Controls are checks that run against a system to ensure the system is performing as intended. These alerts get triggered whenever a metric passes a specific threshold. That alert should have:

  • A distribution list to notify the right peopleA description of the errorA runbook to follow to debug and resolve the error

  • Each metric tool has capabilities to implement controls, including Chartio that came out recently with their ‘Alert’ feature.


Testing is critical to ensuring that your product is doing what is intended. There are different types of tests, summarized below:

  • Test that run before changes are deployed. There are many types of tests such as unit tests, functional tests, integration tests, smoke tests, etc. At a high level, a PM should be aware of all the functional tests running on the product. These tests describe the behavior intended. Behavioral Driven Design (BDD) tests are common here: “given X when Y then Z”

  • Tests that run periodically after changes are deployed. These tests are typically more manual in nature and require sampling to ensure that everything matches expectations. As issues are caught, additional tests are added pre-deployment to catch the issue upstream.


Nothing beats seeing how your product is behaving like getting a first hand experience. This can be accomplished by:

  • Dog fooding → be a super user of your own product to build empathy and understanding

  • Shadowing → to get a feel for how others are using your product, make sure you set out time to shadow users. This means asking them for permission for you to sit down next to them as they use the software and ask them questions, etc.

  • Recording → worst case, make sure you have access to recordings of users using your software. This can be done by tools such as Fullstory


Of course, “straight from the horses mouth” is a great way to know if your product is working as intended. To do so, you need a strong user feedback culture. There are several ways of going about this:

  • Complaints program — every company should have a formal process where customer feedback is categorized and complaints are reported out.

  • CSAT or NPS scores— these can be either periodic or in experience (e.g. did you enjoy the call? leave us a rating).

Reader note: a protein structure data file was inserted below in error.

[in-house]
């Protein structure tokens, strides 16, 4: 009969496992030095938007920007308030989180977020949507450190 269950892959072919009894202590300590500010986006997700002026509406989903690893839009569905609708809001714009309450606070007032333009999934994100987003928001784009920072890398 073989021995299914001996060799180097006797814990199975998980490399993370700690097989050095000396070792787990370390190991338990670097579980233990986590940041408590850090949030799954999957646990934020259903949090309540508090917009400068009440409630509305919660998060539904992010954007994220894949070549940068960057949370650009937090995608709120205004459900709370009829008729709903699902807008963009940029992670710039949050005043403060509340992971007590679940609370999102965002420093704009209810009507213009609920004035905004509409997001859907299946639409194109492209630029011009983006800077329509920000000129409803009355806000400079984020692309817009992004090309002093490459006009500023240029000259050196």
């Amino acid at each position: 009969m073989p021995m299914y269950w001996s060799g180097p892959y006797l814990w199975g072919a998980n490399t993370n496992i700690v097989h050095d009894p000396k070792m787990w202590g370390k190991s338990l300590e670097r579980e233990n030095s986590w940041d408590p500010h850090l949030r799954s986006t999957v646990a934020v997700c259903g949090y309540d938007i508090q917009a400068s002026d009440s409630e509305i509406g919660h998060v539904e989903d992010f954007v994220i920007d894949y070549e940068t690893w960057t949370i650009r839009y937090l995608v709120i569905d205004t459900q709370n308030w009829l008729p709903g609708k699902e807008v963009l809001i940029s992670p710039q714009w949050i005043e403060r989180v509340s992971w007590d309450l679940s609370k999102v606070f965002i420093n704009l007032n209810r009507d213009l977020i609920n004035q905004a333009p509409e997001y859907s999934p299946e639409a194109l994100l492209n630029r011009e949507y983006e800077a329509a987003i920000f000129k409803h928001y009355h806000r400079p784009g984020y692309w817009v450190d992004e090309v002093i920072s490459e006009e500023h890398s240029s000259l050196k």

• Surveys — as necessary, use surveys to deepen your understanding.

  • Ratings (e.g. app store, review websites, in home rating system) — make sure you have a process to review these.

  • Focus groups — don’t hesitate to pull together customers to give you feedback on your product.

3. Assess: How well is my product doing what it is intended to do?

Once you have monitoring in place, you need a way to assess how your product is doing. In a sense this is the difference between what you understand and what you have measured.

Typically assessment falls into 3 main buckets:

  • Is my product adding value to my business? → this is tracked by business metrics, etc.

  • Is my product being used as intended? → this is tracked by business metrics, recordings / shadowing, etc.

  • Is my product working as intended? → this is tracked by testing, user feedback, controls, etc.

  • A best practice here is to use the concept of a scorecard in which on a periodic basis this assessment is collected and reported to the rest of the product and business teams. I wrote another post on KPIs here.

4. Act: How well do I respond when my product is not doing what it is intended to do?

Issues will happen. The difference between a good PM and a bad PM is the ability to identify and respond.

  • Awareness — am I even aware that there is an issue? Am I made aware within a reasonable timeframe, via a reasonable channel? For example, good awareness means being alerted within minutes via an automated alert vs. bad awareness where you are made aware days later by a customer calling in.

  • Resolution — once aware, am I able to understand the issue, triage it, and resolve it within appropriate SLAs given the severity of the issue?

  • Retrospection — once the issue is behind us, how is the product or process improved so as to ensure the issue does not happen again?

Thanks for reading, feedback welcome!